Karachi: Pakistan and Sri Lanka criticised the lifeless wicket prepared for the drawn first Test here, with captains fearing such tracks will turn five-day cricket dull and make bowlers an endangered species.
"Test cricket gets boring if we play on such wickets," Pakistan captain Younis Khan said on Wednesday after the first Test petered out into a draw with 1,553 runs scored for the loss of just 18 wickets.
"People won't come to the stadiums. Two top spinners from Sri Lanka were playing but they did not trouble us and our bowlers struggled as well, there was little to watch for people," he said.
Barely 1,500 people watched the action on five days of the Test -- Pakistan's first in 14 months as team refused to tour the country over security fears.
Sri Lanka rattled 644-7 with captain Mahela Jayawardene (240) and Thilan Samaraweera (231) setting a fourth wicket world record of 437.
Pakistan also feasted on a flat National Stadium pitch, compiling their highest Test score of 765-6. Younis hit an epic 313 and never looked in trouble during his 768-minute stay at the crease.
Sri Lanka had lost five wickets for 144 in their second innings when the match ended. Younis questioned why such type of a pitch was prepared.
"I think everyone was afraid of defeat. The wicket should be result-oriented so that I can know the strength of the players.
"We have to go to Australia this year. So if you want to see Pakistan's success abroad, then we have to make quality pitches. We have good pitches in domestic matches, so why not in Tests?"
Jayawardene said bowlers would not be factor on such unresponsive pitches. "If you have too many pitches like this in interntional cricket, there won't be any bowlers, they will be like endangered species," said Jayawardene, who steps down as skipper after the second Test in Lahore starting from March 1.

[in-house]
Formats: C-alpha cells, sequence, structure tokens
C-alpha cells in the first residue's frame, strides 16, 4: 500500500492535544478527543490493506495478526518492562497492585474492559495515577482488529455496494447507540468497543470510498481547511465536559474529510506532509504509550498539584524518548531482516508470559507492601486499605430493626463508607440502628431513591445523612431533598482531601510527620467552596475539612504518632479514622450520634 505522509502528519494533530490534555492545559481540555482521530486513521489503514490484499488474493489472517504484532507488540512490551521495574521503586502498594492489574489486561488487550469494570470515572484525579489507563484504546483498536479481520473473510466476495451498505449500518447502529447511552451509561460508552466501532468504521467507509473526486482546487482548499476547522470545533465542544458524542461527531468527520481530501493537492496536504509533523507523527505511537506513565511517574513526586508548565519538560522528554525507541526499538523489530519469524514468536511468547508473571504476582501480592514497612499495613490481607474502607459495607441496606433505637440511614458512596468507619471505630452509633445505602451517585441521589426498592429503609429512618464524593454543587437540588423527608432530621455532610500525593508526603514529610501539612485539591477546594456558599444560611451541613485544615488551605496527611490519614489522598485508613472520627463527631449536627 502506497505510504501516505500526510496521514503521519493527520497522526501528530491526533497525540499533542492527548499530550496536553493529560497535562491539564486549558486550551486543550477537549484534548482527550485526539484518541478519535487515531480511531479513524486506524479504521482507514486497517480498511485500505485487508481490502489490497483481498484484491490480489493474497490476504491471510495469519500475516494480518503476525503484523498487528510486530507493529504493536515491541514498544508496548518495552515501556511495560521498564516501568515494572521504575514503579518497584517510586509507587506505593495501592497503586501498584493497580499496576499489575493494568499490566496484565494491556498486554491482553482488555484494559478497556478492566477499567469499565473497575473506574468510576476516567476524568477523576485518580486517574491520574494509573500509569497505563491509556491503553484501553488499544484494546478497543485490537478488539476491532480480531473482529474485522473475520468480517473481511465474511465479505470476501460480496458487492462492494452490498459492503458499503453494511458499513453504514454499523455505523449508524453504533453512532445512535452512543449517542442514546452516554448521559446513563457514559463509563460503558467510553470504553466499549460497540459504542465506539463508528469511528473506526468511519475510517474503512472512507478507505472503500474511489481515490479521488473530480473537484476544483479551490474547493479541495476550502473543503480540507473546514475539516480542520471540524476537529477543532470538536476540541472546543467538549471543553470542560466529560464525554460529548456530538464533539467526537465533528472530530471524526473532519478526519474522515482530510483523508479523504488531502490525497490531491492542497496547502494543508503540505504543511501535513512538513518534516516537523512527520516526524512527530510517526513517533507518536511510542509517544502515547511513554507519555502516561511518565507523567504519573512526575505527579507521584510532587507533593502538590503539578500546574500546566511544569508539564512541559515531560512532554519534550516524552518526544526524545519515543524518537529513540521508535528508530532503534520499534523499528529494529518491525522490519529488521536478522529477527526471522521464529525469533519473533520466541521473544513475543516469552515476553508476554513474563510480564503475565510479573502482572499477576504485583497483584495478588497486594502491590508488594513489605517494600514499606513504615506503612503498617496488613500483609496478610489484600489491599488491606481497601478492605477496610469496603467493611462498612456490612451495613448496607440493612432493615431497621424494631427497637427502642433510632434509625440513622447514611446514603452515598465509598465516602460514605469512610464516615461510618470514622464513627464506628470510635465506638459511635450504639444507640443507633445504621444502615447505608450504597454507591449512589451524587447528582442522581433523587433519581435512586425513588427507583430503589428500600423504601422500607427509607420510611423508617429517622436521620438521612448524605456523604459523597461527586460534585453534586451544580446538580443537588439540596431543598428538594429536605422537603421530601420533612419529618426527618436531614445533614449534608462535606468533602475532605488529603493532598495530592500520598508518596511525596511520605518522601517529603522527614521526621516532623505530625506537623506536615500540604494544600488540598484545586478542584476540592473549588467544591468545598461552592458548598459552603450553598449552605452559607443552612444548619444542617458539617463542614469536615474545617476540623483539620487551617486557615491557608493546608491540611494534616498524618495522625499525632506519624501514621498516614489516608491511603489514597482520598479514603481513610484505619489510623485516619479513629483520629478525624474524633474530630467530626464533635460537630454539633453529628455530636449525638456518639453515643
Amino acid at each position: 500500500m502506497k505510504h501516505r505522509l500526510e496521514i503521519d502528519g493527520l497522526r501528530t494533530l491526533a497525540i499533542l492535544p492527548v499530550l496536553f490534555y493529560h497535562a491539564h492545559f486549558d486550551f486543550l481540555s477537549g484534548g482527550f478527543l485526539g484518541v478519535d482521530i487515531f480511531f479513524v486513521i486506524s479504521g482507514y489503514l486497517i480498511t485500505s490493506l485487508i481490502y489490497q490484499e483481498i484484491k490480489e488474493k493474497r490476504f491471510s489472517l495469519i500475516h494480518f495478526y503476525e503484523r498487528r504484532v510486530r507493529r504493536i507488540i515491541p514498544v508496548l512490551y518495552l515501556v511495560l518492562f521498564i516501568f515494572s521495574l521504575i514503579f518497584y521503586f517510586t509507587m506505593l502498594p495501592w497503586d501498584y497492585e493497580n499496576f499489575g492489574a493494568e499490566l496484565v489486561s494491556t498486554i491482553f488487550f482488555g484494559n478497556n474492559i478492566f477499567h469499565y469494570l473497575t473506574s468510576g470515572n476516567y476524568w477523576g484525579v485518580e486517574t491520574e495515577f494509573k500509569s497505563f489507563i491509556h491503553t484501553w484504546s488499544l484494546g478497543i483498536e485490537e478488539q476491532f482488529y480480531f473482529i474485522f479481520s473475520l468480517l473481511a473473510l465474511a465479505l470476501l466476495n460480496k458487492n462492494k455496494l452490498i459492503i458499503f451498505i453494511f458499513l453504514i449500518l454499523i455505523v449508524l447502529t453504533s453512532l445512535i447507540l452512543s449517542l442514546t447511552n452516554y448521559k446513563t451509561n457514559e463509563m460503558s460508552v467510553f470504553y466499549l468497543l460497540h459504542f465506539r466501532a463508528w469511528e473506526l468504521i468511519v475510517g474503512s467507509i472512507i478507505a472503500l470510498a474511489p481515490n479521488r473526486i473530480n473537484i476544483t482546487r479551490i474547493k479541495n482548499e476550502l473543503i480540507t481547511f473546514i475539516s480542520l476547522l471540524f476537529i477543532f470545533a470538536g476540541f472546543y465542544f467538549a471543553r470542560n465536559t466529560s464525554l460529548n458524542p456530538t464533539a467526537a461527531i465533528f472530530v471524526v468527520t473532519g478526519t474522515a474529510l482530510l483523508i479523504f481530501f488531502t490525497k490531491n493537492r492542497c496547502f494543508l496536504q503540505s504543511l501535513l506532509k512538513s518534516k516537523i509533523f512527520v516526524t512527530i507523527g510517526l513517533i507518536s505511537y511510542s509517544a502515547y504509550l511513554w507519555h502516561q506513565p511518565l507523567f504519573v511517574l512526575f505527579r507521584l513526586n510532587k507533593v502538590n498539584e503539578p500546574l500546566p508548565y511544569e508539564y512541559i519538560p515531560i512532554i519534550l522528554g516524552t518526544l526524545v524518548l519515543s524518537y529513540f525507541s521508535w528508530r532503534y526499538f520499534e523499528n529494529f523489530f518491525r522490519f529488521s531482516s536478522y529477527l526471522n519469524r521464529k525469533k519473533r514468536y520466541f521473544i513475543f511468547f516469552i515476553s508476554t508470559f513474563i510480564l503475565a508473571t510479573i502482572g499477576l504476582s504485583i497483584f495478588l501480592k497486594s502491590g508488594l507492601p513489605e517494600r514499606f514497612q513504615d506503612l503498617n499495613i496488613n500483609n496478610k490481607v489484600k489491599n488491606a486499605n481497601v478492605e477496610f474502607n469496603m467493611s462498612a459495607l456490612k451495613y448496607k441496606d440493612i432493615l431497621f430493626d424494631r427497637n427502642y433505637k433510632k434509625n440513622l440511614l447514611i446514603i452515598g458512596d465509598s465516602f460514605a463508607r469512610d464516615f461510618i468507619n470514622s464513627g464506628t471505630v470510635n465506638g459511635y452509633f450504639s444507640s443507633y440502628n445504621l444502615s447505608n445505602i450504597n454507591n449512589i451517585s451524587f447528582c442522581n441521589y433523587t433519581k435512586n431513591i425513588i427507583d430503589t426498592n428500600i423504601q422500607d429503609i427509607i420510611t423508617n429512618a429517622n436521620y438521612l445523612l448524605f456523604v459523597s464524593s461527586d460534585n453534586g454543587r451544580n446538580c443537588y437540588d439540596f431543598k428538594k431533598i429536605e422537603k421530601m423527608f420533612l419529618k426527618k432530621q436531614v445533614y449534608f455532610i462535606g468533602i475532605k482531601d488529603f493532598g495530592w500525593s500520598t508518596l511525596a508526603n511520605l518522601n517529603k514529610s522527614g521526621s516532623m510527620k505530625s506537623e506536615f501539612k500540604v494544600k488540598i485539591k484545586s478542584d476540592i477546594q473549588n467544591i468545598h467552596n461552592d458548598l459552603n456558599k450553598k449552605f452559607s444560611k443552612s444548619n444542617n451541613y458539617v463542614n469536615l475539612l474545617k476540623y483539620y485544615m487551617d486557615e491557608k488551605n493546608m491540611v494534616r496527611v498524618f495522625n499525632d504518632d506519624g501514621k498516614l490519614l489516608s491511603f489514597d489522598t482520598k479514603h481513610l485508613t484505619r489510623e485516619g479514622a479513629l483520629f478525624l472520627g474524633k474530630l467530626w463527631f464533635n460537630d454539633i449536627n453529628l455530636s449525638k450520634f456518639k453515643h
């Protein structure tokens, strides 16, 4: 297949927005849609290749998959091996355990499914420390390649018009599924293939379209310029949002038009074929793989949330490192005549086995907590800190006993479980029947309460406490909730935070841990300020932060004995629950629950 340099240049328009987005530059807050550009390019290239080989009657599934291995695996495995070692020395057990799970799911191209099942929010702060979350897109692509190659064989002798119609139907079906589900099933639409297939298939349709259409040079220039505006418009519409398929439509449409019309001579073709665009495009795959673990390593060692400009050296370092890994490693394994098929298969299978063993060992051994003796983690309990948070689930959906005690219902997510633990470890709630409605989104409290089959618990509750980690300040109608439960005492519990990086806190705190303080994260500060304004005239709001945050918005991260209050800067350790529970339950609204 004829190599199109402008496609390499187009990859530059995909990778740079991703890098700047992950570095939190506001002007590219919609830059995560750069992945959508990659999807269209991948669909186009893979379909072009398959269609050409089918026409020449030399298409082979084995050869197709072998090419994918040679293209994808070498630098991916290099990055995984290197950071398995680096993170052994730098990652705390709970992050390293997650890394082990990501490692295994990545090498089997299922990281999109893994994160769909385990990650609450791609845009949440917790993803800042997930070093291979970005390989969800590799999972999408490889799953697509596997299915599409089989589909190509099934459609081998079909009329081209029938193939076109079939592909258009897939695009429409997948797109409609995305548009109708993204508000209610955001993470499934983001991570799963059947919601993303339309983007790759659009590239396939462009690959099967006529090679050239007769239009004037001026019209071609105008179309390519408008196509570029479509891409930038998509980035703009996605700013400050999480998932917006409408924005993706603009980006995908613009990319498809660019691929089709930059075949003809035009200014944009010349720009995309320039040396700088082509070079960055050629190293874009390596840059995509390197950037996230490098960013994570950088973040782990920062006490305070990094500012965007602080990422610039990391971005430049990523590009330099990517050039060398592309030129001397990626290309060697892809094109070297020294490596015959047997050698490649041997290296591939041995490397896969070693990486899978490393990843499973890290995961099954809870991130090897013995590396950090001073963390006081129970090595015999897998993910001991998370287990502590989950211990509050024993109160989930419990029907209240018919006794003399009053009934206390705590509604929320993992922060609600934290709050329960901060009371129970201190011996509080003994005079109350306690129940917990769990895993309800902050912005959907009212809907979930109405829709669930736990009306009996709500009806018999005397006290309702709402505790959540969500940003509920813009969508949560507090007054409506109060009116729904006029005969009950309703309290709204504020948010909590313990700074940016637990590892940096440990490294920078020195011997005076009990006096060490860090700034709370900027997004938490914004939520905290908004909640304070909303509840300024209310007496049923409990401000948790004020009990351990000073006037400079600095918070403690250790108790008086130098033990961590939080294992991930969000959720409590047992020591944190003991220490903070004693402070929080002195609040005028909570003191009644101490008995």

Sri Lankan off-spinner Muttiah Muralitharan, the highest wicket-taker in Test cricket with 769 before this match, finished with his worst-ever figures of 1-172, while new sensation Ajantha Mendis took 1-157.
When asked if the behaviour of the wicket changed from day to day, Jayawardene said: "It didn't behave at all. See, we always knew that the way the wicket played it would be tough for a result.
"We dominated probably for four days in this Test match and I am quite happy with the result. As a batsman, I don't think I have complaints. I think even our bowlers also wanted to bat on that wicket."
Sri Lankan coach Trevor Bayliss said the Test should have had a better pitch. "It would be bad for Test cricket if you get one of these every time," said Bayliss, an Australian.
Pakistan coach Intikhab Alam lambatsed the pitch after the first day's play, when Sri Lanka put on 406-3.
"We asked for a pitch which has some grass and bounce but unfortunately this is not what we wanted," said Alam.
Pakistan Cricket Board (PCB) chairman Ijaz Butt Wednesday said he would investigate how the pitch came to be. "The curator has the final authority," said Alam of PCB's chief curator Agha Zahid, who played one Test for Pakistan in 1970s.